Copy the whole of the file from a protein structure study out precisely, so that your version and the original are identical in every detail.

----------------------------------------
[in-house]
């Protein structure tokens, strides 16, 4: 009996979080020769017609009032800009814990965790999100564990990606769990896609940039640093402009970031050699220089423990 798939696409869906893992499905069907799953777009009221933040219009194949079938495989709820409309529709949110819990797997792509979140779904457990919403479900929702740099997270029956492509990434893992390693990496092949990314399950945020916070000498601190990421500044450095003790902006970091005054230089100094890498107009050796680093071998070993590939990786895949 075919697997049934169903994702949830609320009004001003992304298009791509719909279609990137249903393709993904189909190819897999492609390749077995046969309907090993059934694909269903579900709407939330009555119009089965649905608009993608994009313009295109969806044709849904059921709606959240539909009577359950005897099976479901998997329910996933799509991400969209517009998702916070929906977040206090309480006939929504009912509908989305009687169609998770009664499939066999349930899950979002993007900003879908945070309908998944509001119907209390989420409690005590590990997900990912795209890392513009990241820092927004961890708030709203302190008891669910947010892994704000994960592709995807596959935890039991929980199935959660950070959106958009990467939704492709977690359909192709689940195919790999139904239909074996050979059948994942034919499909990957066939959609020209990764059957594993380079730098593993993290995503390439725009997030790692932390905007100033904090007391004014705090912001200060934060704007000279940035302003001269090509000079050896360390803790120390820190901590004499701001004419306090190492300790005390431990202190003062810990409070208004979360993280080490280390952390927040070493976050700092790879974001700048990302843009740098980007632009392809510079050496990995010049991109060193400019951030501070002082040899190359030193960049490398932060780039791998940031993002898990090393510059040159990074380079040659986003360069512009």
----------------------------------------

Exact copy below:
[in-house]
């Protein structure tokens, strides 16, 4: 009996979080020769017609009032800009814990965790999100564990990606769990896609940039640093402009970031050699220089423990 798939696409869906893992499905069907799953777009009221933040219009194949079938495989709820409309529709949110819990797997792509979140779904457990919403479900929702740099997270029956492509990434893992390693990496092949990314399950945020916070000498601190990421500044450095003790902006970091005054230089100094890498107009050796680093071998070993590939990786895949 075919697997049934169903994702949830609320009004001003992304298009791509719909279609990137249903393709993904189909190819897999492609390749077995046969309907090993059934694909269903579900709407939330009555119009089965649905608009993608994009313009295109969806044709849904059921709606959240539909009577359950005897099976479901998997329910996933799509991400969209517009998702916070929906977040206090309480006939929504009912509908989305009687169609998770009664499939066999349930899950979002993007900003879908945070309908998944509001119907209390989420409690005590590990997900990912795209890392513009990241820092927004961890708030709203302190008891669910947010892994704000994960592709995807596959935890039991929980199935959660950070959106958009990467939704492709977690359909192709689940195919790999139904239909074996050979059948994942034919499909990957066939959609020209990764059957594993380079730098593993993290995503390439725009997030790692932390905007100033904090007391004014705090912001200060934060704007000279940035302003001269090509000079050896360390803790120390820190901590004499701001004419306090190492300790005390431990202190003062810990409070208004979360993280080490280390952390927040070493976050700092790879974001700048990302843009740098980007632009392809510079050496990995010049991109060193400019951030501070002082040899190359030193960049490398932060780039791998940031993002898990090393510059040159990074380079040659986003360069512009």